What killed Justice Scalia

There is not "a single case - not one - in which it is clear that a person was executed for a crime he did not commit".

There is no case where a prisoner has been executed where it is clear that the prisoner was not a communist.

The full quote makes more sense as it qualifies Justice Scalia's claim. Yet the error that puts the question in the first place is naive. Are there any cases where a man has been executed and later cleared of charges?

Hundreds, if not thousands, of course. Some of them are pretty famous:


Even in Scalia's group of people previously convicted by DNA evidence, operational errors are suspected in his reasoning.

You cannot claim that a lack of evidence is evidence of a lack; That's exactly what he says. How much diligence does someone work to confirm convictions of men who have already been executed? Are their investigations reasonable or are the barriers to success like uncooperative district attorneys or biased judges hindering the gathering of "clear" evidence?

I think you are sure to reject his quote as a whole, and particularly circumscribed as the biased remarks of a man with an agenda.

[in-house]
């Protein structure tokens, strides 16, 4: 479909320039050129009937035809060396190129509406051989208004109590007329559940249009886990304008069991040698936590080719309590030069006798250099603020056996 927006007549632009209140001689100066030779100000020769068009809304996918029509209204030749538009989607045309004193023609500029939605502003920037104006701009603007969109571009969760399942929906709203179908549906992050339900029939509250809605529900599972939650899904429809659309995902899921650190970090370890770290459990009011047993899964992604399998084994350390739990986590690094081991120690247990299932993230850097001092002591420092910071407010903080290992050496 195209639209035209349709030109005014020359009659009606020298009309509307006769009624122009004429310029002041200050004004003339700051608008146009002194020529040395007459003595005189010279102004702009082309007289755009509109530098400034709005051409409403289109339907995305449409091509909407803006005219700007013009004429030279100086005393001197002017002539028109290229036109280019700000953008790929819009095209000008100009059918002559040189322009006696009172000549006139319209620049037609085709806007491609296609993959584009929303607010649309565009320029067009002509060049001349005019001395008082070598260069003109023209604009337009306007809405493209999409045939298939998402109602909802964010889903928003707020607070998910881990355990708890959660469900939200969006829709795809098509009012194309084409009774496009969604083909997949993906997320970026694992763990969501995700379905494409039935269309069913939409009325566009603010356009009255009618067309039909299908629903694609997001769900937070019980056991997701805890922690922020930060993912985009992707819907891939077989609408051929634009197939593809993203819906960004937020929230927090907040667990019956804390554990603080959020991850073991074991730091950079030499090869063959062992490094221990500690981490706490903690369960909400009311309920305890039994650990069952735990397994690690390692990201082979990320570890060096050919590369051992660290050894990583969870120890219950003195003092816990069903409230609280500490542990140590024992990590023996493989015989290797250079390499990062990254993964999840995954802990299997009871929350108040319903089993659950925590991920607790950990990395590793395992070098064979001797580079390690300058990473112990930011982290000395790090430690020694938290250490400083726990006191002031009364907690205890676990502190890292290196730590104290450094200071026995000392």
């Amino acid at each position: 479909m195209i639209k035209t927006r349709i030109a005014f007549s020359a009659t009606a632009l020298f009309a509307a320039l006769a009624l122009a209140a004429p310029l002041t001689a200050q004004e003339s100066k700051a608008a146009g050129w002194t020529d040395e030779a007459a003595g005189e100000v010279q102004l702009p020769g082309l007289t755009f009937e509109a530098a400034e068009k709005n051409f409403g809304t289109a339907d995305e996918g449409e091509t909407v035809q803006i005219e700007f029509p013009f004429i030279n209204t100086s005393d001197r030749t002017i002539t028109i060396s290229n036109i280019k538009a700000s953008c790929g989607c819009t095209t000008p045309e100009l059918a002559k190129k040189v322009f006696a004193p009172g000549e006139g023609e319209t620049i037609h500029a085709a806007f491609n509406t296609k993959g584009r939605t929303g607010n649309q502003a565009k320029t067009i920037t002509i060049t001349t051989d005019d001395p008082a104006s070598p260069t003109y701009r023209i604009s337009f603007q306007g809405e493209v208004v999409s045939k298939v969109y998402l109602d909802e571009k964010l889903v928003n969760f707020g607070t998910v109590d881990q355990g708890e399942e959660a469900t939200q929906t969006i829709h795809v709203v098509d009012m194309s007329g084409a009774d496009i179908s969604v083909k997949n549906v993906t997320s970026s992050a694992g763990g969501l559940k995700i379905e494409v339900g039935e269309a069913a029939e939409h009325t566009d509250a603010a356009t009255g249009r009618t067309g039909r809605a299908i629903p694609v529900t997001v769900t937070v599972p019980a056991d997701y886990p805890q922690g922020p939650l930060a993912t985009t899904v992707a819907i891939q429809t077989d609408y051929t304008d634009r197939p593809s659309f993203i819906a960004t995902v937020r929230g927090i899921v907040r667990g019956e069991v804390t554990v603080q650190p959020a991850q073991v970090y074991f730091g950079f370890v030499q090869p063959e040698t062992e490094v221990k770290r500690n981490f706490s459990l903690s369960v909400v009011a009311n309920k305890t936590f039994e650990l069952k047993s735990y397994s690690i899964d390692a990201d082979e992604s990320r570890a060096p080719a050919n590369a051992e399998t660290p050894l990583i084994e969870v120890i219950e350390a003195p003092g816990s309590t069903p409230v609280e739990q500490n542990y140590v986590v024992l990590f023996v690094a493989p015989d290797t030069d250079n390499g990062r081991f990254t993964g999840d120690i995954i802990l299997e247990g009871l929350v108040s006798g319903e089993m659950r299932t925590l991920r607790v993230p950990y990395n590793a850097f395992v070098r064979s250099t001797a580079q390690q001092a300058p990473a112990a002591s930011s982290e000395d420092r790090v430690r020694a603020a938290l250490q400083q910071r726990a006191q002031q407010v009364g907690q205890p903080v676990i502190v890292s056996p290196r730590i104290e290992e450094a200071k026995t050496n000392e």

Strange thinking ♦

As @ rjzii's answer shows, "current cases" were mentioned in the current quote. Your only evidence of this answer was in 1927. Can you name some recent examples? Your communist connection is confusing. Your claim of "hundreds if not thousands" must be substantiated.


I think you will find most (all?) Of people on Skeptics. SE will agree that a lack of evidence is not evidence of a deficiency. We all wonder what the next "slam dunk proof" will be. Fingerprints were one, then video surveillance, then DNA. Someday some new evidence will put these guys to shame with their confidence. But what does all of this have to do with communism?

Doctor J.

I think he uses the communism quote to prove the error. Just because it is not "clear that the prisoner was not a communist" does not mean that it is certain that the prisoner was a communist. Just because it is not clear that the prisoner was not guilty does not mean that it is certain that the prisoner was guilty.

Sklivvz ♦

This answer rejects the point without addressing it. The lack of evidence says nothing - including whether Scalia's statement is right or wrong. Statements are always right or wrong, but we have little evidence. On this side, we don't care about the absolute truth (tm), just evidence. When you don't have evidence, it's common , here not to answer .